Bakker, P., Clark, P. U., Golledge, N. R., Schmittner, A., and Weber, M. E.: Centennial-scale Holocene climate variations amplified by Antarctic Ice Sheet discharge, Nature, 541, 72–76, 2017.
Berger, A. L.: Long-term variations of daily insolation and Quaternary climatic changes, J. Atmos. Sci., 35, 2362–2367, 1978.
Braconnot, P., Otto-Bliesner, B., Harrison, S., Joussaume, S., Peterchmitt, J.-Y., Abe-Ouchi, A., Crucifix, M., Driesschaert, E., Fichefet, Th., Hewitt, C. D., Kageyama, M., Kitoh, A., Laîné, A., Loutre, M.-F., Marti, O., Merkel, U., Ramstein, G., Valdes, P., Weber, S. L., Yu, Y., and Zhao, Y.: Results of PMIP2 coupled simulations of the Mid-Holocene and Last Glacial Maximum – Part 1: experiments and large-scale features, Clim. Past, 3, 261–277, https://doi.org/10.5194/cp-3-261-2007, 2007.
Braconnot, P., Harrison, S., Kageyama, M., Bartlein, P., Masson-Delmotte, V., Abe-Ouchi, A., Otto-Bliesner, B., and Zhao, Y: Evaluation of climate models using palaeoclimatic data, Nat. Clim. Change, 2, 417–424, https://doi.org/10.1038/nclimate1456, 2012.
Farrell, B. F. and Ioannou, P.J.: Generalized stability theory. Part I: Autonomous operators, J. Atmos. Sci., 53, 2025–2040, 1996.
Flato, G., Marotzke, J., Abiodun, B., Braconnot, P., Chou, S. C., Collins, W., Cox, P., Driouech, F., Emori, S., Eyring, V., Forest, C., Gleckler, P., Guilyardi, E., Jakob, C., Kattsov, V., Reason, C., and Rummukainen, M.: Evaluation of Climate Models, in: Climate Change 2013: The Physical Science Basis. Contribution of Working Group I to the Fifth Assessment Report of the Intergovernmental Panel on Climate Change, edited by: Stocker, T. F., Qin, D., Plattner, G.-K., Tignor, M., Allen, S. K., Boschung, J., Nauels, A., Xia, Y., Bex, V., and Midgley, P. M., Cambridge University Press, Cambridge, United Kingdom and New York, NY, USA, 2013.
Hasselmann, K.: Stochastic climate models. Part I, Theory, Tellus, 6, 473–485, 1976.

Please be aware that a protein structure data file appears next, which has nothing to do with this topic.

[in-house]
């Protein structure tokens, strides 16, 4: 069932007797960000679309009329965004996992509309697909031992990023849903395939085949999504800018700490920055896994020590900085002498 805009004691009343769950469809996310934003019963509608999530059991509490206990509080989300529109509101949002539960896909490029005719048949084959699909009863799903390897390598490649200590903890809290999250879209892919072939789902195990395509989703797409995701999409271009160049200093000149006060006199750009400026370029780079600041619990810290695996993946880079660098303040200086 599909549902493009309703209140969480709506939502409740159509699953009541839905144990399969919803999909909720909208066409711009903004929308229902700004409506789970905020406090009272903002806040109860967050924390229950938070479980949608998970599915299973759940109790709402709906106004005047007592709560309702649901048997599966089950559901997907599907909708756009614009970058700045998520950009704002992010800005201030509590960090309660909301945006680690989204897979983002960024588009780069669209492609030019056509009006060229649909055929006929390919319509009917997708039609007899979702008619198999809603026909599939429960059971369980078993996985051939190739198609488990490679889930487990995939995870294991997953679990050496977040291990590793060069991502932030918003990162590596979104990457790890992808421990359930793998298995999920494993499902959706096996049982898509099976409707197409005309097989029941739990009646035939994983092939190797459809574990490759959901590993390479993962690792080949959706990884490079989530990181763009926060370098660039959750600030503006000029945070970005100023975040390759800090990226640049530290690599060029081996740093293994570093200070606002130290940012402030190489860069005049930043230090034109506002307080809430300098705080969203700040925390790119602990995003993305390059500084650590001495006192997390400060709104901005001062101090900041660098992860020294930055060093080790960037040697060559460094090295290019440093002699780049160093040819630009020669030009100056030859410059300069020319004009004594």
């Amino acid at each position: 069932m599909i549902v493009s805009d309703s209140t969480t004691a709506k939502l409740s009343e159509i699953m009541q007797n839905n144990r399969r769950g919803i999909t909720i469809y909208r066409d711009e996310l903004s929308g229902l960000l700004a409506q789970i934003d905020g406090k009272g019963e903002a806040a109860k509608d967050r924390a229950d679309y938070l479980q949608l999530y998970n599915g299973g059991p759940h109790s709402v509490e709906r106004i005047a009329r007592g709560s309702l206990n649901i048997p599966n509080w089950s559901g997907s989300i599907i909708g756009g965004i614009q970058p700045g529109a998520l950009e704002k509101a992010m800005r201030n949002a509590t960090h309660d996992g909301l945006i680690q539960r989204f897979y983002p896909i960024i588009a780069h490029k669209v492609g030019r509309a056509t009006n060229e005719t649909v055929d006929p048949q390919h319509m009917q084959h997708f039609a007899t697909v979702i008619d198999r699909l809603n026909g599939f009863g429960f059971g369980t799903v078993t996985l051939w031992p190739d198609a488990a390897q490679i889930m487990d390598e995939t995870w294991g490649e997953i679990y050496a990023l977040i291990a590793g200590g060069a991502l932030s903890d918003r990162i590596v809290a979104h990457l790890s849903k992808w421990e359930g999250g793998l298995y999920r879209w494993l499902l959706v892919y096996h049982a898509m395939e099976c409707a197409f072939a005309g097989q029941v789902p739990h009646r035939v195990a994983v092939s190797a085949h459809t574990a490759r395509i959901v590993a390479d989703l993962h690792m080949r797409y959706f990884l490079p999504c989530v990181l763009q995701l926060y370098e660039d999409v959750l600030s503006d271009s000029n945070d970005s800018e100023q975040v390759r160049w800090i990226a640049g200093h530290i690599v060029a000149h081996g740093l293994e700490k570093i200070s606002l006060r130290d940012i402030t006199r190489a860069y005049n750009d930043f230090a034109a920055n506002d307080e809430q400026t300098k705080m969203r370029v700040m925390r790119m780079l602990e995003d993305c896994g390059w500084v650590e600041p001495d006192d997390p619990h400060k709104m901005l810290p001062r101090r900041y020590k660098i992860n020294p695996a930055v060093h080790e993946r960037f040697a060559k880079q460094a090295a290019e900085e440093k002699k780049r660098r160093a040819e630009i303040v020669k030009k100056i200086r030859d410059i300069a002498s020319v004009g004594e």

Hasselmann, K.: PIPs and POPs: The reduction of complex dynamical systems using principal interaction and oscillation patterns, J. Geophys. Res.-Atmos., 93, 11015–11021, 1988.
Laepple, T. and Huybers, P.: Global and regional variability in marine surface temperatures, Geophys. Res. Lett., 41, 2528–2534, https://doi.org/10.1002/2014GL059345, 2014a.
Laepple, T. and Huybers, P.: Ocean Surface Temperature Variability: Large Model-data Differences at Decadal and Longer Periods, P. Natl. Acad. Sci. USA, 111, 16682–16687, https://doi.org/10.1073/pnas.1412077111, 2014b.
Lohmann, G. and Schneider, J.: Dynamics and predictability of Stommel's box model: A phase space perspective with implications for decadal climate variability, Tellus A, 51, 326–336, 1999.
Lohmann, G., Pfeiffer, M., Laepple, T., Leduc, G., and Kim, J.-H.: A model-data comparison of the Holocene global sea surface temperature evolution, Clim. Past, 9, 1807–1839, https://doi.org/10.5194/cp-9-1807-2013, 2013.
Nyquist, H.: Thermal Agitation of Electric Charge in Conductors, Phys. Rev., 32, 110–113, 1928.
Stärz, M., Lohmann, G., and Knorr, G.: The effect of a dynamic soil scheme on the climate of the mid-Holocene and the Last Glacial Maximum, Clim. Past, 12, 151–170, https://doi.org/10.5194/cp-12-151-2016, 2016.
Trefethen, L. N., Trefethen, A. E., Reddy, S. C., and Driscoll, T. A.: Hydrodynamic stability without eigenvalues, Science, 261, 578–584, 1993.